Saturday, January 16, 2016

Book Review: Ravel by Shari J. Ryan

At twenty-three, I’m left with a decision. The outcome could be life or death.

Trent hit me once, and I cried. Then he hit me again. And again. After a while, I got used to it, as I slept on the floor beside his bed, night after night.

Everyone told me to leave him, but I can't. He won't let me.

The moment I wanted to give up on myself and any form of hope, Kemper—a tall, sexy Marine just home from Afghanistan walked into my bar. With one look in his eyes, I saw pain that mirrored my own.

At first, I thought maybe he would be my prince charming, riding in to save me, but all it took was one tragedy for me to remember…fairy tales don’t exist in real life.

I was in the mood for an emotional journey when I picked Ravel up. Judging from the blurb, I thought that this would be the perfect book to fit my needs. I was about a third of the way through the book and I thought that Ravel might make me actually ugly cry. But unfortunately, it didn't. "Unfortunately, it didn't" was kind of the whole theme for me with this book. 

Unfortunately, it didn't help the flow of the book when the story keeps getting broken up by flashbacks. Granted, the flashbacks are completely necessary with how the author was writing this book. I saw the need for them but they just didn't always help the story. It felt like they sometimes took something away from what was going on currently with the characters. Personally, when I pick up a book, I want to be able to lose myself in it. I don't want to have the chance for issues/concerns and all of that from my life to interfere with what is happening with the story. But that is a little inevitable when you're having to check at the beginning of each chapter to see:

a.) Whom the chapter is about   
2.) When the hell the chapter is taking place and 
d.) remember what in the hell happened with that last time-period/character.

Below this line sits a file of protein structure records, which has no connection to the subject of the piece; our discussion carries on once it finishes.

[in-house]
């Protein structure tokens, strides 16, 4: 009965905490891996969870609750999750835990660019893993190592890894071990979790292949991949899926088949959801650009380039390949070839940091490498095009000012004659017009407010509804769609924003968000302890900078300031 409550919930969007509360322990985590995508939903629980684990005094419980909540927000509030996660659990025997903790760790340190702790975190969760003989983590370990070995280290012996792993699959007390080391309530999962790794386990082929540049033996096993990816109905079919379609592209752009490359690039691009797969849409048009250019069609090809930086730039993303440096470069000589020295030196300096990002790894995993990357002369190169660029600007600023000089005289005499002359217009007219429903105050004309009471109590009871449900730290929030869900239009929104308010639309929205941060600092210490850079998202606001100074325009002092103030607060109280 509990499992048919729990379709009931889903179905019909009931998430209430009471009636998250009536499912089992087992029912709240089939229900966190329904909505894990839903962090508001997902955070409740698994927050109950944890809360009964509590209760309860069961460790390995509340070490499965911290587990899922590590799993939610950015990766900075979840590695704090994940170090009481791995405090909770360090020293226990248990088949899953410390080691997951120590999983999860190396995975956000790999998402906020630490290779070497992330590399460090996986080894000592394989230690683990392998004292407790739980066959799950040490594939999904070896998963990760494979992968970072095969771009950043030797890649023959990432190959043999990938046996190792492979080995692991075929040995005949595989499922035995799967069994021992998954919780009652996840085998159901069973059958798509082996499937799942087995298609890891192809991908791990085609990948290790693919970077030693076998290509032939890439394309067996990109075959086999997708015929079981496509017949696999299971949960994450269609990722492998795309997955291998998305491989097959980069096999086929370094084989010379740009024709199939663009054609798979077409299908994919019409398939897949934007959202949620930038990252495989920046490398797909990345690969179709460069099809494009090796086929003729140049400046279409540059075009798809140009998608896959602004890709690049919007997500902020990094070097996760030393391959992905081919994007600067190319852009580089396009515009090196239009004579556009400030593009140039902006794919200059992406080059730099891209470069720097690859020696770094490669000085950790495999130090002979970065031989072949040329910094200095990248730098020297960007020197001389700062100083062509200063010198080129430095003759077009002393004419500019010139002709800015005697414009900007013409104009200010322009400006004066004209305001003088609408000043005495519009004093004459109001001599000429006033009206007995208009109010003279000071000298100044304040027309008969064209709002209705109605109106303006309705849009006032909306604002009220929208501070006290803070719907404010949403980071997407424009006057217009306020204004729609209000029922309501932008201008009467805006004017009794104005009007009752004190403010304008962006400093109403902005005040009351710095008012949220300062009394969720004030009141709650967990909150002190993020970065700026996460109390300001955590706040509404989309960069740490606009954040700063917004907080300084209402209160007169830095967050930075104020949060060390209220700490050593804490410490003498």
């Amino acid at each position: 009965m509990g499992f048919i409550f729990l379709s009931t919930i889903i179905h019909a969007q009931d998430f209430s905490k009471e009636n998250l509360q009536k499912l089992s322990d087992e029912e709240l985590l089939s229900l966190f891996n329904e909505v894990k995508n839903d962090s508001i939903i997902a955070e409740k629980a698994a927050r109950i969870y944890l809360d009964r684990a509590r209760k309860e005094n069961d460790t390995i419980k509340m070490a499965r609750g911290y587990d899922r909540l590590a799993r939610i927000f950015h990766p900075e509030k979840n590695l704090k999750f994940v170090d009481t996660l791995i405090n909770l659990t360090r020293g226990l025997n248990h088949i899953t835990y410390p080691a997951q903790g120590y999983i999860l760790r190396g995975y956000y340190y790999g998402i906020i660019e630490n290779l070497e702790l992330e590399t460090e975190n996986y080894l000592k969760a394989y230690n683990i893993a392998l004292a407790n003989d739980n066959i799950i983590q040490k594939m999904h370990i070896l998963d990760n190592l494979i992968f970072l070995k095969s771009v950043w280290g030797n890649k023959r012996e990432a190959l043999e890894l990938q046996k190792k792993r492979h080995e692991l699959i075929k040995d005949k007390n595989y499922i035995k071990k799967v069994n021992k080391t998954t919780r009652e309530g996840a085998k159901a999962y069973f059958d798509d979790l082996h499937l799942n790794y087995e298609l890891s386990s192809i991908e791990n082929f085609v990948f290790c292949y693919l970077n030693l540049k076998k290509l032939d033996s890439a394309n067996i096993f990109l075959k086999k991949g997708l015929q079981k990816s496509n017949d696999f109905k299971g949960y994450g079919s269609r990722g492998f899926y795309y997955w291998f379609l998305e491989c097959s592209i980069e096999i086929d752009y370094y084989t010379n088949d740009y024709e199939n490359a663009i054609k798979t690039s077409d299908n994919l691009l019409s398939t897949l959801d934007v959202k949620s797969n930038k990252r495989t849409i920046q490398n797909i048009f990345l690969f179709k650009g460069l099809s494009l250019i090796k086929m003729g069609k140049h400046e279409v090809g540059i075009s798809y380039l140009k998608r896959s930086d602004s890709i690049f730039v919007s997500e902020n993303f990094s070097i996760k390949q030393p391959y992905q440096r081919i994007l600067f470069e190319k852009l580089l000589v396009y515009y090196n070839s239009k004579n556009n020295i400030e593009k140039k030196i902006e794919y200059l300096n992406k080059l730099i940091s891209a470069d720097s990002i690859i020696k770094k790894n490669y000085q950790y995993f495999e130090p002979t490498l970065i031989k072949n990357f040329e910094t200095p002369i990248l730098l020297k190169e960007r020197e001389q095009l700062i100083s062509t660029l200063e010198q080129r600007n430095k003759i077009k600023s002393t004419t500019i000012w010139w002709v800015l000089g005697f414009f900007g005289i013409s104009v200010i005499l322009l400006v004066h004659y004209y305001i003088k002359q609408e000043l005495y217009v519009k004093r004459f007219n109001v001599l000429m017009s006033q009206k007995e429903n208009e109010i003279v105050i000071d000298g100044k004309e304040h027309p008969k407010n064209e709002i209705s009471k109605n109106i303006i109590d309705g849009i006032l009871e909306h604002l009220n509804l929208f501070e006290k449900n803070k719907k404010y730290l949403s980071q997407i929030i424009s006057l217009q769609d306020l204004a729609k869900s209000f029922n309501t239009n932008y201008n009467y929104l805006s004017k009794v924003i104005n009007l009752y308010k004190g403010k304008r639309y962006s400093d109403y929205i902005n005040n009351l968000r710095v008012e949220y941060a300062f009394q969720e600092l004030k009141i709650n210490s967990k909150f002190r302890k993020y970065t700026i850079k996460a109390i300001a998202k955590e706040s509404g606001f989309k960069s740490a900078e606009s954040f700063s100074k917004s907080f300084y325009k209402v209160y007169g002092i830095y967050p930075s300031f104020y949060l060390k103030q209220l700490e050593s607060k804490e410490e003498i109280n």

It's just too damn much to have to keep up with especially with how deep this story goes. I don't know ... the flashbacks just stilted the story and it irritated me. Maybe it irritated me more than it should have because I was so excited to read it and then for the start-stop action to be going on with the story like I'm in a freaking car with a student driver who is a little heavy on the pedals. 

Unfortunately, it didn't help the storyline for things to move so very slowly within the story. I can almost see why it was so slow because of what Daphne was going through but at the same time, I found myself skipping sentences just so that I could get to a part when something was happening. Anything. I just wanted to light a fire under the story's ass to make it get a move on. The slow moving story coupled with the flashbacks made this book seem quite a bit longer than it actually was. And not in a good way. 

Unfortunately, it didn't help my overall feeling of the book when the ending lit up and then fizzled out like a match getting rained on. There was a point when I thought that the story would really redeem itself and the suspense was building and I was shifting in my seat, getting antsy for what was to come only to have things drop off and the scene just end. Also, irritating. 

As much as I wanted to like this book, it just didn't like me back. I don't know ... maybe I'll pick up another one of Ryan's books in the future but maybe I won't. I don't think that her writing style and my reading likes are on the same wavelength. Unfortunately. 

* I received this book in exchange for an honest review *

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